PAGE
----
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Tougher testing of NZ infant formula

2015-03-12 08:54 China Daily Web Editor: Si Huan
Dairy products at a supermarket in Xuchang, Henan province. (Photo: Geng Guoqing/For China Daily)

Dairy products at a supermarket in Xuchang, Henan province. (Photo: Geng Guoqing/For China Daily)

Retailers urged to check whether packets are undamaged

China is toughening its examination of milk powder imported from New Zealand, according to the quality control watchdog, after revelations emerged on Tuesday of a criminal threat to contaminate some products with an agricultural poison.

The government has already taken steps and will demand each batch of milk powder imported from New Zealand have an official certificate telling that it does not contain the substance, sodium monofluoroacetate, or 1080, the General Administration of Quality Supervision, Inspection and Quarantine said in a statement.

The administration also urged retailers to examine each packet of milk powder sold to make sure it has not been tampered with.

There have been no reports so far of any poisoned milk powder, said the administration, but it advised consumers to report to local public security or the quality control administration if they found any damages to packets of milk powder.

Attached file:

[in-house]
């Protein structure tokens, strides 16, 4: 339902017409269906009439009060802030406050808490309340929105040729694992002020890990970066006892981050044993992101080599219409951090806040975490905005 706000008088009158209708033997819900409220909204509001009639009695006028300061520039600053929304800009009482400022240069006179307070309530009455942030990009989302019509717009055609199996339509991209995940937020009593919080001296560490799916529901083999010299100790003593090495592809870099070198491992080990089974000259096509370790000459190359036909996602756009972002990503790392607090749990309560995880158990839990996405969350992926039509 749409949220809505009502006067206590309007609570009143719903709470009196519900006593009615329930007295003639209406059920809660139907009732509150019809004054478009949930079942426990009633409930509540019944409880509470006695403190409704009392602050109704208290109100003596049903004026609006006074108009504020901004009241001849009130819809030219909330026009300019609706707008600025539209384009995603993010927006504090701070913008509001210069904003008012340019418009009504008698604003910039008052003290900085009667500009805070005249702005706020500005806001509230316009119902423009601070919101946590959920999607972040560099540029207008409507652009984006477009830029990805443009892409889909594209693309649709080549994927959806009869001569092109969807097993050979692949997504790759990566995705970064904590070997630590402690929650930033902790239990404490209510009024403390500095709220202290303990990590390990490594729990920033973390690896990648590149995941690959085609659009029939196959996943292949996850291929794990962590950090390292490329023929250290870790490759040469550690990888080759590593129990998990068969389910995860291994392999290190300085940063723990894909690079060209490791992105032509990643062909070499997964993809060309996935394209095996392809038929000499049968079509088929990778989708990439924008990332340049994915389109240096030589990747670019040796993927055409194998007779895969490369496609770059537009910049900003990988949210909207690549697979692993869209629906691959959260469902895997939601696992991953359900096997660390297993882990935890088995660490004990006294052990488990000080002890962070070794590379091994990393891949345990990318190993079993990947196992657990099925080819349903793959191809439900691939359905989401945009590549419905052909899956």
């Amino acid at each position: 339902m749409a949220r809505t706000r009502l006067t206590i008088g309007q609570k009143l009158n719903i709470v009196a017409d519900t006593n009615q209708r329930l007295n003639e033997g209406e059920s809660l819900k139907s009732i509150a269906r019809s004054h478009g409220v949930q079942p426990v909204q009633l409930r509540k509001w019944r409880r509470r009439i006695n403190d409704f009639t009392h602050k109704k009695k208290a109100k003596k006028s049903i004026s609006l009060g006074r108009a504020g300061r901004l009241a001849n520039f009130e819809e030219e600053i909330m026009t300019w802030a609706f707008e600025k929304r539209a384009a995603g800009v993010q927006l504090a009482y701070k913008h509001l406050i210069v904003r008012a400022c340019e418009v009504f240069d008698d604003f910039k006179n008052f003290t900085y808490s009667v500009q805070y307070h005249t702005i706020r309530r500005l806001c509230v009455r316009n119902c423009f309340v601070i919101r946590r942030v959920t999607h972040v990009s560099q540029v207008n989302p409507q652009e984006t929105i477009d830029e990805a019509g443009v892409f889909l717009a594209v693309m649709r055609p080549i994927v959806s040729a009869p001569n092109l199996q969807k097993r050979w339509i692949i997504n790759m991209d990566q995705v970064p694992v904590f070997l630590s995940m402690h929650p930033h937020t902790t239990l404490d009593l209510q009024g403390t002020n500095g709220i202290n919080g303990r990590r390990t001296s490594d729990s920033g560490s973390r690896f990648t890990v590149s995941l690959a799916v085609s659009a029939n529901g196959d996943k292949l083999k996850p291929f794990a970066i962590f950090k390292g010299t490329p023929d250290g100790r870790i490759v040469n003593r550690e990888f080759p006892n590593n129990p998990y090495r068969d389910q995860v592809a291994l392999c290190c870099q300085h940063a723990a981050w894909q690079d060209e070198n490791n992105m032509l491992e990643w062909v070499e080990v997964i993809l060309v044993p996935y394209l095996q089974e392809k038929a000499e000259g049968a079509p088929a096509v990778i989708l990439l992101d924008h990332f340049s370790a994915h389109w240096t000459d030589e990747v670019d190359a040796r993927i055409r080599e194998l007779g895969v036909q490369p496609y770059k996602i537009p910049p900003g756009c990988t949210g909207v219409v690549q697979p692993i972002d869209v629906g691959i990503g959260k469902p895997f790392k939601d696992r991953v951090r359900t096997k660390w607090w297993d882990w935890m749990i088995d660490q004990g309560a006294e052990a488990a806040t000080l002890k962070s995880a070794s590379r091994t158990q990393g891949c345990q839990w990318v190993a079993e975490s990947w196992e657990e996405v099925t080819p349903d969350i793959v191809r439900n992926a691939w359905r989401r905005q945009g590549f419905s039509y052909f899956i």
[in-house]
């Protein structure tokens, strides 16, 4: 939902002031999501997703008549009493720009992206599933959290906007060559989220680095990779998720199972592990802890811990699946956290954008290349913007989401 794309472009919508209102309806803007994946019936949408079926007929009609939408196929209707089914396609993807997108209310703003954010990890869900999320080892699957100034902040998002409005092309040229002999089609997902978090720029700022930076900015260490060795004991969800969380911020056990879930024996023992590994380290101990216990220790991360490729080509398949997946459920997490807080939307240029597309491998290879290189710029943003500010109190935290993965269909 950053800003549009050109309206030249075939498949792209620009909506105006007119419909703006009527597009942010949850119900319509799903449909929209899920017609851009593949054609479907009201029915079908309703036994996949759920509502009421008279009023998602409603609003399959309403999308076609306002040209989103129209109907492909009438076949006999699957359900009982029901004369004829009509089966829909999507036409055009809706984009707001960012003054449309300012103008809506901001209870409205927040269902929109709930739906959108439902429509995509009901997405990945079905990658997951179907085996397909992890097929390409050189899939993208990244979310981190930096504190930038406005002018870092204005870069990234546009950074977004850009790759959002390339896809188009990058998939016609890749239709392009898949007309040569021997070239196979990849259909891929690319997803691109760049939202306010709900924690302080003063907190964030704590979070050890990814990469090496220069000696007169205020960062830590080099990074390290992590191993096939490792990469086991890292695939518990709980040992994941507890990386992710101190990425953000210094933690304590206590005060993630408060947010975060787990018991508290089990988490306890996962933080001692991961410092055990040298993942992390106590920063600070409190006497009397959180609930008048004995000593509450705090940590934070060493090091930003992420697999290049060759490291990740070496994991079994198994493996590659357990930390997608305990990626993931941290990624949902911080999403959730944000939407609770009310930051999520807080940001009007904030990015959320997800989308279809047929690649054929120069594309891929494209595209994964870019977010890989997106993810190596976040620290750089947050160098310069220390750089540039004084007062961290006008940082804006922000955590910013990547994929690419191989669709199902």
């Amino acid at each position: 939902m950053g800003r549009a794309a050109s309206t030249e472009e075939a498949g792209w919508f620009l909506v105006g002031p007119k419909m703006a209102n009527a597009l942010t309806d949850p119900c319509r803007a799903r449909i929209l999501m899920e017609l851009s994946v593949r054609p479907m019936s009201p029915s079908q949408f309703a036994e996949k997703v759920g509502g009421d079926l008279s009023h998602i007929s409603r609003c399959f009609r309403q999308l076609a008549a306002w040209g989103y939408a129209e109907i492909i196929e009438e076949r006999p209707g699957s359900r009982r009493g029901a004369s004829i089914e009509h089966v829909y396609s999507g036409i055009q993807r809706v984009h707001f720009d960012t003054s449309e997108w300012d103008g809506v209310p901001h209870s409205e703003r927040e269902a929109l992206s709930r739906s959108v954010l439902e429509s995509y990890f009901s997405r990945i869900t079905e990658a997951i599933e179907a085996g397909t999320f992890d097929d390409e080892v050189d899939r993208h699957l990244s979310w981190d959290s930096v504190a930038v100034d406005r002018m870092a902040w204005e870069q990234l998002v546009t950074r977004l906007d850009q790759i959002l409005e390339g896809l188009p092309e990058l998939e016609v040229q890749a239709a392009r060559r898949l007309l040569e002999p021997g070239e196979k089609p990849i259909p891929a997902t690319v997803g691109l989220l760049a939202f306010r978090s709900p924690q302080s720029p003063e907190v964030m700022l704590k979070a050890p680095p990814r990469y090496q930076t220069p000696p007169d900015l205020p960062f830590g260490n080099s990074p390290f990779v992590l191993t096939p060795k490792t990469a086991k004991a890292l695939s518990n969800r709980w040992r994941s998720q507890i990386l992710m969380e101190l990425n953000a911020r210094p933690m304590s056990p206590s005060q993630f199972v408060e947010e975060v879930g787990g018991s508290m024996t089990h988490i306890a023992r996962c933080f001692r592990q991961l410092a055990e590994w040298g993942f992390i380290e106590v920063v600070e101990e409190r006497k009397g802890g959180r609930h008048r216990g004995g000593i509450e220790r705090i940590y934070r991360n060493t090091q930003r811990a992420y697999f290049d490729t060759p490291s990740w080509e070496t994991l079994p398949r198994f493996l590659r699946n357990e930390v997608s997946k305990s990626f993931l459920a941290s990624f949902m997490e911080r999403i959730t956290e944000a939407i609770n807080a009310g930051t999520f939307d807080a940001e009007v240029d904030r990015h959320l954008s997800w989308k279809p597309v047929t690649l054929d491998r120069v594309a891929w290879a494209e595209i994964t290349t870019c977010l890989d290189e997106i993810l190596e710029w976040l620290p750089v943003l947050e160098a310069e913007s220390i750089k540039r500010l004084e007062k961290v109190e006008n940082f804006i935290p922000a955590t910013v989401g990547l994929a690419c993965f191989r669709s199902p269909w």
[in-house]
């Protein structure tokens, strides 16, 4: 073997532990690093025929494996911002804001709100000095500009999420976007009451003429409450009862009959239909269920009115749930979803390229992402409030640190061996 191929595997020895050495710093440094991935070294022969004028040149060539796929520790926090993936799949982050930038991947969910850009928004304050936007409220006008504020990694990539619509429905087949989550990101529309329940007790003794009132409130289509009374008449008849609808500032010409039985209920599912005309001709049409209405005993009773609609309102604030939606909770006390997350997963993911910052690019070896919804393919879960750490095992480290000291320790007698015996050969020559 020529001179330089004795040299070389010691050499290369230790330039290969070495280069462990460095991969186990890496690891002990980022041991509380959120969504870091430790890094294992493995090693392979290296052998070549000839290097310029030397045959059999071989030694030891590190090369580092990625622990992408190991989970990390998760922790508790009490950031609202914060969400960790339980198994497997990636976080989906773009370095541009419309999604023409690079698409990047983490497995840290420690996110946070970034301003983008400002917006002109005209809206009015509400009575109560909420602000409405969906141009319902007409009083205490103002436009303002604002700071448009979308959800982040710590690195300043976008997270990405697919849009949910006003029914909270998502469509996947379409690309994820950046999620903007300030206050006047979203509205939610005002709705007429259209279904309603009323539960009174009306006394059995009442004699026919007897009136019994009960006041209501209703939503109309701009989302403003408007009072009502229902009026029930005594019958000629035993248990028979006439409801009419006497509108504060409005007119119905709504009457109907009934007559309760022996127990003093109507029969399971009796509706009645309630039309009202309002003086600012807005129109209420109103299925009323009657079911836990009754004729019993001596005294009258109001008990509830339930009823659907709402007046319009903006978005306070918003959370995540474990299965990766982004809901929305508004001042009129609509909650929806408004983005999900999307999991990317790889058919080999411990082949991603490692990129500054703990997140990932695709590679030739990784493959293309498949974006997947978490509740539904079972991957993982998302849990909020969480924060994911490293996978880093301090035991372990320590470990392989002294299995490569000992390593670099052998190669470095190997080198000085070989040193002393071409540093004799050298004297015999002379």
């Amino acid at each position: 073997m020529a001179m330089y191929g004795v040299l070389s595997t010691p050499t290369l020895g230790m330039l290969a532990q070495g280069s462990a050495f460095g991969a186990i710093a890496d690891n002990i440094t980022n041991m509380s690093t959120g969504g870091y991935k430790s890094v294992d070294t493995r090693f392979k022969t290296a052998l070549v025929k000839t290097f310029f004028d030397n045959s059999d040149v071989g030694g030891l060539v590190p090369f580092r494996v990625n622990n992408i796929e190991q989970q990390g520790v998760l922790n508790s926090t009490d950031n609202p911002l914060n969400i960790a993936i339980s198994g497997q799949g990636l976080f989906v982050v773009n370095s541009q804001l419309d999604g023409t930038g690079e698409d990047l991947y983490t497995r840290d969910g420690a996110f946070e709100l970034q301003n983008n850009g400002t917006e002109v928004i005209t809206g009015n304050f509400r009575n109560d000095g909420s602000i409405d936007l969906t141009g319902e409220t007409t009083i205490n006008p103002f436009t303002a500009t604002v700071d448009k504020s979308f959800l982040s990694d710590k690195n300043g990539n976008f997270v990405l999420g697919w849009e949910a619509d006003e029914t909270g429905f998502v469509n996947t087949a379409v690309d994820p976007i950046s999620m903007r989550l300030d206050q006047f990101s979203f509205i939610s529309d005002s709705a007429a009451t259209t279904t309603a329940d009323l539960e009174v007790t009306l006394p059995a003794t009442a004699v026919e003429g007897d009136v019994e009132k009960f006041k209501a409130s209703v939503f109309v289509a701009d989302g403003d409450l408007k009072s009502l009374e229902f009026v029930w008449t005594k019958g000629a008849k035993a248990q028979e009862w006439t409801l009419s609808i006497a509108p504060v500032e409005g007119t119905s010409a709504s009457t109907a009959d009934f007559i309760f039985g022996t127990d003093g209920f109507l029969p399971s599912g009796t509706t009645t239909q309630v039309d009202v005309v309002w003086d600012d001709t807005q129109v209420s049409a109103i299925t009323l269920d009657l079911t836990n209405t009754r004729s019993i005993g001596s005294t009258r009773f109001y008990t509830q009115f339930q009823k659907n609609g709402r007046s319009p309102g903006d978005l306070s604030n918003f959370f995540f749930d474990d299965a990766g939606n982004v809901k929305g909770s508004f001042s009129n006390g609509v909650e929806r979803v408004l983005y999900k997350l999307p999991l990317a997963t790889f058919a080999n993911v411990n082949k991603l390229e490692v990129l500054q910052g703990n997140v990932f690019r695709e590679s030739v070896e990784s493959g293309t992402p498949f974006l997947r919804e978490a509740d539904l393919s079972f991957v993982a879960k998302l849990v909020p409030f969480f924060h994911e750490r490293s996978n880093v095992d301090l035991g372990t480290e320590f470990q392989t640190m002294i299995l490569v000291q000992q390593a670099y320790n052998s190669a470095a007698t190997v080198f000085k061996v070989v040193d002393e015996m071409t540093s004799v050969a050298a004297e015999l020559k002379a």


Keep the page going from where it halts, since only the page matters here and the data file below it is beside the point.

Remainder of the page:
The scare is the latest threat to New Zealand's dairy sector, which exported nearly $11 billion in milk products in 2014, and follows a contamination scare in 2013, when a botulism-causing bacteria was believed to be found in one of Fonterra's products. The discovery was found to be false.

The New Zealand government said that there was no health risk to consumers and it has assessed the likelihood of any threat being carried out as "extremely low".

Small New Zealand companies marketing formula in China were already seeing a cut in orders, Michael Barnett, chairman of the New Zealand Infant Formula Exporters Association, told Reuters.

"We have had our first response from the distribution network. They've reduced their orders, some of them by up to 70 percent," he said, adding that any negative online exposure could fan concerns in China.

The association includes small businesses which brand and market infant formula products manufactured by Fonterra and other New Zealand dairy companies.

Fonterra Chief Executive Theo Spierings said the criminal threat was targeted at New Zealand and the entire dairy industry.

"We can fully assure our customers and consumers that all of our milk and products are safe and of high quality, and our supply chain continues to be sure and world class," he said in a statement.

Fonterra had worked with the Ministry for Primary Industries, the food safety regulator, to establish a validated testing regime that is being used by the dairy industry for both raw milk and dairy products targeted by the threat, he said.

China is the largest importer of New Zealand dairy products, accounting for nearly one-third of all the country's dairy exports.

Song Liang, a leading dairy analyst, said any escalation of the incident, even as a threat, will affect New Zealand's exports to China and hurt consumer confidence.

But he said it is still a random incident, adding both sides should build an examination system to achieve seamless connection and sharing of information in the future.

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